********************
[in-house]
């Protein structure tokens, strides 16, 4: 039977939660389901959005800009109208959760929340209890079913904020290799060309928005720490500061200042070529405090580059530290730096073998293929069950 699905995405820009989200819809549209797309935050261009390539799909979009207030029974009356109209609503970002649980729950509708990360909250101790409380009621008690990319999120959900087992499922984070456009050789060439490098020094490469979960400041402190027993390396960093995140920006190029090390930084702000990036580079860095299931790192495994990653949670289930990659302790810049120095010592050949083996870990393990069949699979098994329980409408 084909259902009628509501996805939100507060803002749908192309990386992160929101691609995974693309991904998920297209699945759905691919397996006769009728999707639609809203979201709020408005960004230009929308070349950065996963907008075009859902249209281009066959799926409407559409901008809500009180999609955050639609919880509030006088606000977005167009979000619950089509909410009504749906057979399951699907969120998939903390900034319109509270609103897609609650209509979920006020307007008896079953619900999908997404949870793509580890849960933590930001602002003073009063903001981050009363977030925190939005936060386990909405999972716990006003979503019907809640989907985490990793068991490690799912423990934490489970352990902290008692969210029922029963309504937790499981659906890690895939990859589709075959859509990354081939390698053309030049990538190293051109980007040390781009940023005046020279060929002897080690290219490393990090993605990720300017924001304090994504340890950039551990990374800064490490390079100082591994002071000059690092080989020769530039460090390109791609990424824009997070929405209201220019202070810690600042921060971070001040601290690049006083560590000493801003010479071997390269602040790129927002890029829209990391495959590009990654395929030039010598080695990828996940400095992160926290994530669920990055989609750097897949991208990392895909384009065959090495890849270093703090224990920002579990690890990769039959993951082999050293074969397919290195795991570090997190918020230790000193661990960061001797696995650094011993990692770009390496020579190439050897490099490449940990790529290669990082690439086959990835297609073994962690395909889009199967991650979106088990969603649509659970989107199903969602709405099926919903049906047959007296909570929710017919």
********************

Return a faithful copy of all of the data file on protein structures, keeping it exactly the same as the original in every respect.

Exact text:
[in-house]
């Protein structure tokens, strides 16, 4: 039977939660389901959005800009109208959760929340209890079913904020290799060309928005720490500061200042070529405090580059530290730096073998293929069950 699905995405820009989200819809549209797309935050261009390539799909979009207030029974009356109209609503970002649980729950509708990360909250101790409380009621008690990319999120959900087992499922984070456009050789060439490098020094490469979960400041402190027993390396960093995140920006190029090390930084702000990036580079860095299931790192495994990653949670289930990659302790810049120095010592050949083996870990393990069949699979098994329980409408 084909259902009628509501996805939100507060803002749908192309990386992160929101691609995974693309991904998920297209699945759905691919397996006769009728999707639609809203979201709020408005960004230009929308070349950065996963907008075009859902249209281009066959799926409407559409901008809500009180999609955050639609919880509030006088606000977005167009979000619950089509909410009504749906057979399951699907969120998939903390900034319109509270609103897609609650209509979920006020307007008896079953619900999908997404949870793509580890849960933590930001602002003073009063903001981050009363977030925190939005936060386990909405999972716990006003979503019907809640989907985490990793068991490690799912423990934490489970352990902290008692969210029922029963309504937790499981659906890690895939990859589709075959859509990354081939390698053309030049990538190293051109980007040390781009940023005046020279060929002897080690290219490393990090993605990720300017924001304090994504340890950039551990990374800064490490390079100082591994002071000059690092080989020769530039460090390109791609990424824009997070929405209201220019202070810690600042921060971070001040601290690049006083560590000493801003010479071997390269602040790129927002890029829209990391495959590009990654395929030039010598080695990828996940400095992160926290994530669920990055989609750097897949991208990392895909384009065959090495890849270093703090224990920002579990690890990769039959993951082999050293074969397919290195795991570090997190918020230790000193661990960061001797696995650094011993990692770009390496020579190439050897490099490449940990790529290669990082690439086959990835297609073994962690395909889009199967991650979106088990969603649509659970989107199903969602709405099926919903049906047959007296909570929710017919």